Caroline Anstey's picture

Imagine you are a leader of an African country and your entire government budget for the year is $1.2 billion.

That same year, an investor sells 51 percent of their stake in a huge iron ore mine in your country for $2.5 billion — more than double your annual government budget.

And imagine having ordered a review into mining licenses granted by previous regimes and knowing that the investor who made the $2.5 billion sale had been granted a mining license in your country for free.

It's what happened in Guinea. It's a story I heard Guinea's president, Alpha Condé tell the G8's trade, transparency and taxation conference in London. And it's a story I thought well worth sharing at the UN Security Council's meeting on fragile states and natural resources last week.

A Chance to Make History: Achieving a World Free of Poverty

Jim Yong Kim's picture

In two weeks, economic policymakers from around the world will gather in Washington, D.C., for the World Bank-IMF Spring Meetings. As has been the case for the past five years, there will be much talk of economic crisis and of strategies to restore confidence, kick start growth, and create jobs. There is growing evidence that we are on the right track, but this agenda still requires much more work.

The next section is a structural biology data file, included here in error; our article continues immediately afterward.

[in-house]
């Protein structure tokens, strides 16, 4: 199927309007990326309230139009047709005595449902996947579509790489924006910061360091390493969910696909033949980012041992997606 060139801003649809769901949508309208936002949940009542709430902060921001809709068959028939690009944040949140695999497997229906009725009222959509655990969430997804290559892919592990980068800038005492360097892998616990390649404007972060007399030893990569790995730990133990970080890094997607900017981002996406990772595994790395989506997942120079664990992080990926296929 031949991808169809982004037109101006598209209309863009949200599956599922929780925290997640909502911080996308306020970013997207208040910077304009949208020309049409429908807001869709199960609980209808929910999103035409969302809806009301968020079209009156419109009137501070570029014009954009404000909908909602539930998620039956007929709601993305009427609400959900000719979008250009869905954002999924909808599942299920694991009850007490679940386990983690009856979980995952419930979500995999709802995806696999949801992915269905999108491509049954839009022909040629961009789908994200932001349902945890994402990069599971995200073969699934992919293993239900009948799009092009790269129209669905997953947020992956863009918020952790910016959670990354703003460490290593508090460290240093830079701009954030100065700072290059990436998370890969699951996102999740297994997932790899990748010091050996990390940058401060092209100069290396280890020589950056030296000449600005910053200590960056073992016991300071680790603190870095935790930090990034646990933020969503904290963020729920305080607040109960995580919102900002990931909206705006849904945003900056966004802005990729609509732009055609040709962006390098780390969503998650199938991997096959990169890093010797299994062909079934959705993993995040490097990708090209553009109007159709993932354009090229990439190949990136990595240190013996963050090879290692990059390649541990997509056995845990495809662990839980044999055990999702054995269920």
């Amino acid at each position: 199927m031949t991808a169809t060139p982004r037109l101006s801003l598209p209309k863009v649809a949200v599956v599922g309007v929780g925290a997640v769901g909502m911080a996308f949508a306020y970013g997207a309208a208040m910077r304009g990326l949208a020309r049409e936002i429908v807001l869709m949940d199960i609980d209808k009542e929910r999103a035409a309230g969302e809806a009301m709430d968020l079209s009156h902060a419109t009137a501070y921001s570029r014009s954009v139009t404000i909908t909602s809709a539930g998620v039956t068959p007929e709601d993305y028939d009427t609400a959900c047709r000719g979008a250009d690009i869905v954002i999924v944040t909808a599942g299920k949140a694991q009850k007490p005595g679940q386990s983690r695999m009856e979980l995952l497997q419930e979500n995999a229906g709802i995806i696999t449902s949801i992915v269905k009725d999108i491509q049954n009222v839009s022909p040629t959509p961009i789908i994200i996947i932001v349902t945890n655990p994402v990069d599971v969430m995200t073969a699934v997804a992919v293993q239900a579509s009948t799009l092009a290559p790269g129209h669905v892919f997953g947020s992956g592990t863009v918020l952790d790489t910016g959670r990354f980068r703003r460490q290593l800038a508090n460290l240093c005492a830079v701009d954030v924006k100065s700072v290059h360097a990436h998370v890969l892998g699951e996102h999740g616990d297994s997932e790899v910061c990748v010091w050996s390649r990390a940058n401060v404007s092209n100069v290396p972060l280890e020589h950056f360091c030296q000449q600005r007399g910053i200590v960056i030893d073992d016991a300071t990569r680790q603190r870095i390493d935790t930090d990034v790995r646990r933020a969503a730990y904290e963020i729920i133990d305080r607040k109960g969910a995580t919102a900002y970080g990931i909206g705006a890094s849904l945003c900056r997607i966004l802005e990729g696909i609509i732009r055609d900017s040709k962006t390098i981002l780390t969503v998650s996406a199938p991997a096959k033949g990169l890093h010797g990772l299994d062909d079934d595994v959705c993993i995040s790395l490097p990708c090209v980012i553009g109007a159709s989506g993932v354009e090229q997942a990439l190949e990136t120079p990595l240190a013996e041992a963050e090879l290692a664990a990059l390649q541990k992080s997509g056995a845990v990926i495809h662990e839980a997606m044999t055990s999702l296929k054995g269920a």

The meetings, though, also offer an occasion to look beyond the short term crisis-fighting measures. It is a chance for leaders to adopt a long-term perspective and assess where we stand and where we are headed.

 

If they do, they will see that today we are at a moment of historic opportunity. For the end of absolute poverty, a dream which has enticed and driven humanity for centuries, is now within our grasp.

IDA Meeting Takes Stock of Progress, Next Steps

Axel van Trotsenburg's picture

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IDA16 Mid-Term Review
Photo: IDA16 Mid-Term Review, right to left, President Alassane Ouattara, Republic of Côte d’Ivoire, President Ellen Johnson Sirleaf, Republic of Liberia, and Axel van Trotsenburg, Vice President of the World Bank, Concessional Finance & Global Partnerships. Credit: Abidjan.net

Two weeks ago, a consortium of donor and borrower countries met to take stock of progress on meeting commitments made by IDA, the World Bank's fund for the poorest countries. (Not sure what IDA is? Click here.) This meeting was an important check-in at the half-way point in what is known as IDA16—a three-year period running from July 1, 2011 to June 30, 2014, during which special grant and soft loan financing is made available for life-changing works in the world's 81 poorest countries.

The meeting was hosted by Côte d'Ivoire, our first mid-term meeting held in a client country. The talks were attended by IDA Deputies and Borrower Representatives, individuals appointed to represent their governments on IDA.